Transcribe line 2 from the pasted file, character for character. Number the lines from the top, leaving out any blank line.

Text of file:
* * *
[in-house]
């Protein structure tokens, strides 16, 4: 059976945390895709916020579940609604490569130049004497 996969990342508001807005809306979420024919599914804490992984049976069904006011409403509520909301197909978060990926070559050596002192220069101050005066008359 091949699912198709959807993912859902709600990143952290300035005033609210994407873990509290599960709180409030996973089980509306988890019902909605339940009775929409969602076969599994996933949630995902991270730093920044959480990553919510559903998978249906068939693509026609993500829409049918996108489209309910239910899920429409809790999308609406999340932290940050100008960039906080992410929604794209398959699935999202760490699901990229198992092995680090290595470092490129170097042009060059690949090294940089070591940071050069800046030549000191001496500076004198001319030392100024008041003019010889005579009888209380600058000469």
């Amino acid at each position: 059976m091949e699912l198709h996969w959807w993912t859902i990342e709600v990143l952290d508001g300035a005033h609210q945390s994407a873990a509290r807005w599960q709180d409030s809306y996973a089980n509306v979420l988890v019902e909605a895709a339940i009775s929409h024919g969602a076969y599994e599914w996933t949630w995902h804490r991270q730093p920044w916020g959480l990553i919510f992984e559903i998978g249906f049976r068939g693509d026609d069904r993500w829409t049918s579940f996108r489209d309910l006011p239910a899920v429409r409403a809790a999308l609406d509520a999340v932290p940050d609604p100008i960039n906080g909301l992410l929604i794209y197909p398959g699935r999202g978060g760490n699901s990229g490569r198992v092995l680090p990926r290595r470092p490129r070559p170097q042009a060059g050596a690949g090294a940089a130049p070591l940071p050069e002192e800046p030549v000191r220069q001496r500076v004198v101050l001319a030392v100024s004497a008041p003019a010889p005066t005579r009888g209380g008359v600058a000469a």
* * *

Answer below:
């Protein structure tokens, strides 16, 4: 059976945390895709916020579940609604490569130049004497 996969990342508001807005809306979420024919599914804490992984049976069904006011409403509520909301197909978060990926070559050596002192220069101050005066008359 091949699912198709959807993912859902709600990143952290300035005033609210994407873990509290599960709180409030996973089980509306988890019902909605339940009775929409969602076969599994996933949630995902991270730093920044959480990553919510559903998978249906068939693509026609993500829409049918996108489209309910239910899920429409809790999308609406999340932290940050100008960039906080992410929604794209398959699935999202760490699901990229198992092995680090290595470092490129170097042009060059690949090294940089070591940071050069800046030549000191001496500076004198001319030392100024008041003019010889005579009888209380600058000469």